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A tearful but defiant Kathy Griffin vows to continue fighting President Trump

Los Angeles: Even though Kathy Griffin has apologized repeatedly for the controversial photo that sparked the anger of president Donald Trump and much of the country earlier this week, the comedian has no intention of backing down.

The 56-year-old expressed her regret for the Tyler Shields photo shoot that featured Griffin in a pussy-bow blouse and raising a bloodied imitation severed head bearing President Trump?s visage.

"That apology absolutely stands," Griffin said at the packed morning news conference held at her attorney's office in Woodland Hills on Friday. "I apologized because it was the right thing to do and I meant it."

"Then I saw the tide turning," she continued, adding that she has received death threats. "I saw what was happening. It was a mob mentality pile-on."

Public outrage over the photo was immediate on Tuesday, and Griffin apologized soon after, but the damage had already been done.

President Trump and family speculated on Twitter about Griffin's mental health, saying that she should be ashamed and calling for CNN to fire her from her New Year's Eve hosting gig, which the cable news network did.

It was the Trump family's involvement that outraged Griffin's attorney, Lisa Bloom, who sought to focus the news conference on what she said was the inappropriateness of the president's behavior.

Bloom listed many artists who had used violent imagery against Trump or former presidents, including Municipal Waste, Marilyn Manson and GWAR, noting that none of them had ever apologized.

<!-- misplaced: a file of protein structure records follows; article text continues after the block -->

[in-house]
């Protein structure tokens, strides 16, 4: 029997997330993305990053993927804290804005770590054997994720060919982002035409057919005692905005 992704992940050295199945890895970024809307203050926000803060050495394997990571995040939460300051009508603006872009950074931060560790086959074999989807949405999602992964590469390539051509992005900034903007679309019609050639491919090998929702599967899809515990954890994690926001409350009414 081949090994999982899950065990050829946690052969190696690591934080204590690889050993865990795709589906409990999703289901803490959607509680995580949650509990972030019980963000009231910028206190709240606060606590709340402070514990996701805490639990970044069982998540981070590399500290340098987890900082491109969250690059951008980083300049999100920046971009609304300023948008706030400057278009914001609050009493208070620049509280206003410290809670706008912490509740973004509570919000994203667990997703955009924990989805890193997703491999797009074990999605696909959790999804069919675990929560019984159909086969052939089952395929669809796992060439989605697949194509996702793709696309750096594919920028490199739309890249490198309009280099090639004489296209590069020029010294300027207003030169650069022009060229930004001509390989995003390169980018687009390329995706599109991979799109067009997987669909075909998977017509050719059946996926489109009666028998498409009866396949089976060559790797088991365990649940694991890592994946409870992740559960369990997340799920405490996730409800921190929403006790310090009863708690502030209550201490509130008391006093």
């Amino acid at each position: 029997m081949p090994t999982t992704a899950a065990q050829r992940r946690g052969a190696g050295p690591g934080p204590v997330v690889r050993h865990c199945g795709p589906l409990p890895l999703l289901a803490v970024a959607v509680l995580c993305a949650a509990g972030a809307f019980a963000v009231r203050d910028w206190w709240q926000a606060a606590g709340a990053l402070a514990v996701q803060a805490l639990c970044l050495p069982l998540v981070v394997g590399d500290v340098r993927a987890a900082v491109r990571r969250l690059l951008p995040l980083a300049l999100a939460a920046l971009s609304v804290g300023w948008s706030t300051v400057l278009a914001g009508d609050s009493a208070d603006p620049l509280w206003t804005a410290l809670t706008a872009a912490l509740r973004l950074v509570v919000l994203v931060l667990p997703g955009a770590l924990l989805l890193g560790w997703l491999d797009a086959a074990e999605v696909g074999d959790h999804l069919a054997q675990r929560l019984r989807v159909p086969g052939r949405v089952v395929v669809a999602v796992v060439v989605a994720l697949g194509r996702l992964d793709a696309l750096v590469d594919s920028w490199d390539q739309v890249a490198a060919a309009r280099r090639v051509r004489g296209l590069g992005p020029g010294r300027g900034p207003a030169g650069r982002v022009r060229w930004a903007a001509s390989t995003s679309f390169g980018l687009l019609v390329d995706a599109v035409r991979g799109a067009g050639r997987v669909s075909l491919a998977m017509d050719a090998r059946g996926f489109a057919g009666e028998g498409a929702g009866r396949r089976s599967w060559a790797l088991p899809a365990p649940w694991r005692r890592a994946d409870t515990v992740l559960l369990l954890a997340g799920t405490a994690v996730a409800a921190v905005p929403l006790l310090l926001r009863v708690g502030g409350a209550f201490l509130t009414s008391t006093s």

"Unlike these male artists, Kathy has apologized," Bloom said. "Unlike these male artists, Kathy has endured the most powerful man in America, and his family, using their power to target her and her employers after she apologized."

Here's what a defiant Kathy Griffin said at her Trump news conference.

"What's happening to me has never happened in this great country," Griffin said. "A sitting president of the U.S. is personally trying to ruin my life forever."

The photo, featuring the president's ketchup-bloodied likeness, Griffin explained, was inspired by Trump's comments about Megyn Kelly during the presidential campaign. "You could see there was blood coming out of her eyes, blood coming out of her wherever," Trump had said back then.

Griffin said she was well aware of sexism, having worked her entire life in a male-dominated industry.

"I'm not afraid of Donald Trump," she said. "He's a bully. I've dealt with older white guys trying to keep me down my whole life, my whole career."

"I don't know if I'm going to be arrested today. I don't know," Griffin said, referring to the Secret Service's investigation of the photo.

"I'm going to make fun of him more now. More," Griffin said, just as she had done with past presidents.

"Remember the Monica dress days?" Griffin asked in a nod to the jokes she made during the Clinton administration. "Those were the days. You could make dress jokes all day long and nobody would try to kill you."

When questioned about CNN co-host and friend Anderson Cooper calling the photo "disgusting and completely inappropriate," Griffin fell silent by her tears, eventually murmuring, "That hurt. That's all."

She admitted, "I don't think I'll have a career after this. He broke me." Then again, she also retorted in the morning: "He picked the wrong redhead."